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Pluralist theories of truth

Stanford Encyclopedia of Philosophy (2012)

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  1. Pluralism and the Absence of Truth.Jeremy Wyatt - 2014 - Dissertation, University of Connecticut
    In this dissertation, I argue that we should be pluralists about truth and in turn, eliminativists about the property Truth. Traditional deflationists were right to suspect that there is no such property as Truth. Yet there is a plurality of pluralities of properties which enjoy defining features that Truth would have, were it to exist. So although, in this sense, truth is plural, Truth is non-existent. The resulting account of truth is indebted to deflationism as the provenance of the suspicion (...)
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  • A Dilemma for Determination Pluralism.Ragnar van der Merwe - forthcoming - Axiomathes:1-17.
    Douglas Edwards is arguably the most prominent contemporary advocate of moderate alethic pluralism. Significantly influenced by Crispin Wright and Michael Lynch, his work on the nature of truth has become widely discussed in the topical literature. Edwards labels his version of moderate alethic pluralism determination pluralism. At first blush, determination pluralism appears philosophically promising. The position deserves thoughtful consideration, particularly because of its capacity to accommodate the scope problem. I argue, however, that upon analysis the view is better understood as (...)
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  • From One to Many: Recent Work on Truth.Jeremy Wyatt & Michael Lynch - 2016 - American Philosophical Quarterly 53 (4):323-340.
    In this paper, we offer a brief, critical survey of contemporary work on truth. We begin by reflecting on the distinction between substantivist and deflationary truth theories. We then turn to three new kinds of truth theory—Kevin Scharp's replacement theory, John MacFarlane's relativism, and the alethic pluralism pioneered by Michael Lynch and Crispin Wright. We argue that despite their considerable differences, these theories exhibit a common "pluralizing tendency" with respect to truth. In the final section, we look at the underinvestigated (...)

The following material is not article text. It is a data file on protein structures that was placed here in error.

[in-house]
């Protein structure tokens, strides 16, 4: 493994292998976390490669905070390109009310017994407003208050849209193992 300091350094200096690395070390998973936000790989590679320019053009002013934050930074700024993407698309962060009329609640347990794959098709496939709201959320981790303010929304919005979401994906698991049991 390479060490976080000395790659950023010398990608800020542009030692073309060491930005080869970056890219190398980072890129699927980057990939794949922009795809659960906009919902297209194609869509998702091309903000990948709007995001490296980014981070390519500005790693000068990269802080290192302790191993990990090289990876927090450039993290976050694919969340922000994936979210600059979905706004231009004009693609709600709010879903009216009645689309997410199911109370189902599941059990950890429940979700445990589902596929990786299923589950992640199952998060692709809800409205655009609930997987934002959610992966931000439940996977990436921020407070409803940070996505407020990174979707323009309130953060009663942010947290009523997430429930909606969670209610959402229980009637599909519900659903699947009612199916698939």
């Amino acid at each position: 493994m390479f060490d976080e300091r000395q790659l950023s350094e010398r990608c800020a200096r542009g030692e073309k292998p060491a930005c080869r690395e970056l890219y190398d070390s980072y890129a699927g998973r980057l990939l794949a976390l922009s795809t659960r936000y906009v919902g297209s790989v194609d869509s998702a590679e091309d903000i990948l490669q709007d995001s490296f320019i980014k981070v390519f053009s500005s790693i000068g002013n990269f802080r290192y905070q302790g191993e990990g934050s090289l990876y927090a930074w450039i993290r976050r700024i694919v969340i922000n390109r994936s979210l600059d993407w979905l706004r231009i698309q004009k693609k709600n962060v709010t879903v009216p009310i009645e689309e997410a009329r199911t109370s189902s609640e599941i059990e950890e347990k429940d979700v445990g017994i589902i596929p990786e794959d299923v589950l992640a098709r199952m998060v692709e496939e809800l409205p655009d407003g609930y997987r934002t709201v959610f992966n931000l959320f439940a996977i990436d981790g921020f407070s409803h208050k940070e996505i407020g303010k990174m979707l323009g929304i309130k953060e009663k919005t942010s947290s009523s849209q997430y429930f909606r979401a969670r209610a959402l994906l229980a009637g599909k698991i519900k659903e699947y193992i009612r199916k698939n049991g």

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  • Recent Work on Alethic Pluralism.Nikolaj Jang Lee Linding Pedersen - 2012 - Analysis 72 (3):588-607.
    While historically prominent theories of truth such as the correspondence theory, coherentism, pragmatism, verificationism, and instrumentalism diverge in many ways, they converge in at least one fundamental respect. They are all monist theories of truth. They incorporate the thesis that there is one property—and one property only—in virtue of which propositions can be true. The truth pluralist, on the other hand, rejects this idea. There are several properties in virtue of which propositions can be true. This article offers a survey (...)
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  • Equivalent Explanations and Mathematical Realism. Reply to “Evidence, Explanation, and Enhanced Indispensability”.Andrea Sereni - 2016 - Synthese 193 (2):423-434.
    The author of “Evidence, Explanation, Enhanced Indispensability” advances a criticism to the Enhanced Indispensability Argument and the use of Inference to the Best Explanation in order to draw ontological conclusions from mathematical explanations in science. His argument relies on the availability of equivalent though competing explanations, and a pluralist stance on explanation. I discuss whether pluralism emerges as a stable position, and focus here on two main points: whether cases of equivalent explanations have been actually offered, and which ontological consequences (...)
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  • Plain Truth and the Incoherence of Alethic Functionalism.Jay Newhard - 2017 - Synthese 194 (5).
    According to alethic functionalism, truth is a generic alethic property related to lower level alethic properties through the manifestation relation. The manifestation relation is reflexive; thus, a proposition’s truth-manifesting property may be a lower level property or truth itself, depending on the subject matter properties of the proposition. A true proposition whose truth-manifesting property is truth itself, rather than a lower level alethic property, is plainly true. Alethic functionalism relies on plain truth to account for the truth of propositions with (...)
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